I’m in Vancouver (Canada) and wondering if you have any guidance on prone paddling in water this temperature. Is it done much? Recommendations on board type? Wetsuit advice?
Todd, Vancouver (Canada)
Yes. Prone paddling is done at these temperatures but then again people ride bikes across the South Pole too. Just kidding. I have padded in water as low as 45 degrees. It is less fun than paddling in 60 degree water but I would rather paddle than not paddle so lets get you outfitted.
As far as your board goes – if you have a choice your best bet may be to get on an unlimited board. Because you are positioned so far back on an unlimited board you wont have to deal with the spray coming off the front of the board which you will encounter on a stock prone board. This will help keep you dry and prevent your eye sockets from freezing. Other than that that the board you pick is up to you. The only other thing you might consider when purchasing a board for cold water training is that you might opt for stability at the expense of speed if the ocean is rough or you are a beginner. Falling in the water is never fun when it is that cold.
As far as wetsuits/clothing goes – my only recommendation is to be careful when paddling in surfing or swimming wetsuits. The problem is that when you are paddling on your knees the neck can be restrictive and you may feel like you are choking. We have found that wearing a farmer john wetsuit and a separate 1-2 mm neoprene top works best in the temperatures you are talking about. Another option is to wear a separate 1-2mm pants and top. Whatever you wear just be sure it won’t restrict you at the neck.
As far as accessories go:
- your hands are going to freeze but leave the gloves at home. We find that they cause too much drag and are more of a nuisance than they are worth.
- Booties are not optional: your feet will get wet and having them dangle there when you are lying down can be torture as the cold wind passes over your feet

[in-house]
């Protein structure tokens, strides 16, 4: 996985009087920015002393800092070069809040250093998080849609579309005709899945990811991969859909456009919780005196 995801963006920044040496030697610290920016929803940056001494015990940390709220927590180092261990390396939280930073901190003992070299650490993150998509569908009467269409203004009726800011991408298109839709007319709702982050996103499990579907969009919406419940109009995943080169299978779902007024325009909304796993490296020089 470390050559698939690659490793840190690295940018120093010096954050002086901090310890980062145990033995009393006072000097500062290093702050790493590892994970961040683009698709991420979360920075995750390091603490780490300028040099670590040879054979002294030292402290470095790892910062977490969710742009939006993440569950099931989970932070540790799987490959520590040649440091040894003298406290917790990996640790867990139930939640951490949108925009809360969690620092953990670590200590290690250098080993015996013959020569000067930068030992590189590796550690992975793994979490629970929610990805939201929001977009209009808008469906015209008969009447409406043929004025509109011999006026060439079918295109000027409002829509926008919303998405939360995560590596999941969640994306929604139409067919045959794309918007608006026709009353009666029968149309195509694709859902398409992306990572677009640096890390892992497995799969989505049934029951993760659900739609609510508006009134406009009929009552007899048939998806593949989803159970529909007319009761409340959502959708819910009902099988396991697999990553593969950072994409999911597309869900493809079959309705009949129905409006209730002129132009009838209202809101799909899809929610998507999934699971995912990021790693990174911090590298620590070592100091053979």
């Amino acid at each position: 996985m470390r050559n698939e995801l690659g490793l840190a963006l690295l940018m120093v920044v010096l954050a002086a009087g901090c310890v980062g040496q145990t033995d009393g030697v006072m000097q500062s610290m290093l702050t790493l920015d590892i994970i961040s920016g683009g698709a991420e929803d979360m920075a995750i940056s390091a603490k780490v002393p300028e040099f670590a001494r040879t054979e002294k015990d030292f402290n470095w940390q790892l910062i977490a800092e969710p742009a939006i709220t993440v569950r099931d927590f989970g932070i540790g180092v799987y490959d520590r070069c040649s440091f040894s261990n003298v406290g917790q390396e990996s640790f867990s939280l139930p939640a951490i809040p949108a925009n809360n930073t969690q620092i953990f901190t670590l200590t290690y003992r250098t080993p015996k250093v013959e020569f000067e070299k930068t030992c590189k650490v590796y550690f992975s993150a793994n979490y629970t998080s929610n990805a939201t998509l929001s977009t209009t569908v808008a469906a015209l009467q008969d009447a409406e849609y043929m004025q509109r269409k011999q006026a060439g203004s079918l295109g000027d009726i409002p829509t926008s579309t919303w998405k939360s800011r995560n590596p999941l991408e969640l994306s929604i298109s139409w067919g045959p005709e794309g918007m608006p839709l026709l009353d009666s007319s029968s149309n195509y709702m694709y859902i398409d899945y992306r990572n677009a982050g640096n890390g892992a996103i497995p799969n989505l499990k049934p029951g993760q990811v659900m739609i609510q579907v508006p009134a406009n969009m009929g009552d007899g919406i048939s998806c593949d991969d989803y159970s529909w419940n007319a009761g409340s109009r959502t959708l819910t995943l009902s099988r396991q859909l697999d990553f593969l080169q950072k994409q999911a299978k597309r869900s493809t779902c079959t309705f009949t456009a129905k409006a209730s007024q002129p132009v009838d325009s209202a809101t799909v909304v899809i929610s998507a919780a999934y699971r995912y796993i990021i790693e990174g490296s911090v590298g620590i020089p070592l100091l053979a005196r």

- A tuque is also highly recommended
UPDATES: we had some great feedback on this article. This is from Tom in Texas
Although the air and water temps here in Dallas may not compare to the Pacific Northwest, we have our share of similar winter weather and paddle right through it. The water temps typically drop in the 45-50 range for at least a month, sometimes longer, with air about the same. I disagree with RF on the use of gloves and have a comment on wetsuits as well. This winter I paddled regularly using a pair of 5 or 7mm gloves, and 4-5mm booties, along with a 2mm Matuse fullsuit. The gloves are almost formed to the “snowball” hand form so they grab more water and keep your hands warm—a long paddle, gloveless, in 46 degree water will be painful and would work against training plans. The booties can be dropped to 3mm, depending on how much time your feet are going to spend in the water; I wore 4mm only on the coldest, windiest days, more to protect my feet than anything else. As for the fullsuit, I’ve tried Billabong, O’Neill….all of them, and nothing compares to Matuse for maximum warmth at minimum thickness. A huge benefit from Matuse is that the rubber almost refuses to absorb water, so your arms stay nearly dry even on a three hour outing. Matuse seems to have perfected the cut, too, on all of their suits; I also use a 1mm longsleeve top and 1mm sleeveless top with no chafing, and the flexibility of the rubber conforms to whatever you’re doing with no pull or resistance. Yeah, I know they are pricey, but I’ve had mine going on four seasons and it should last forever.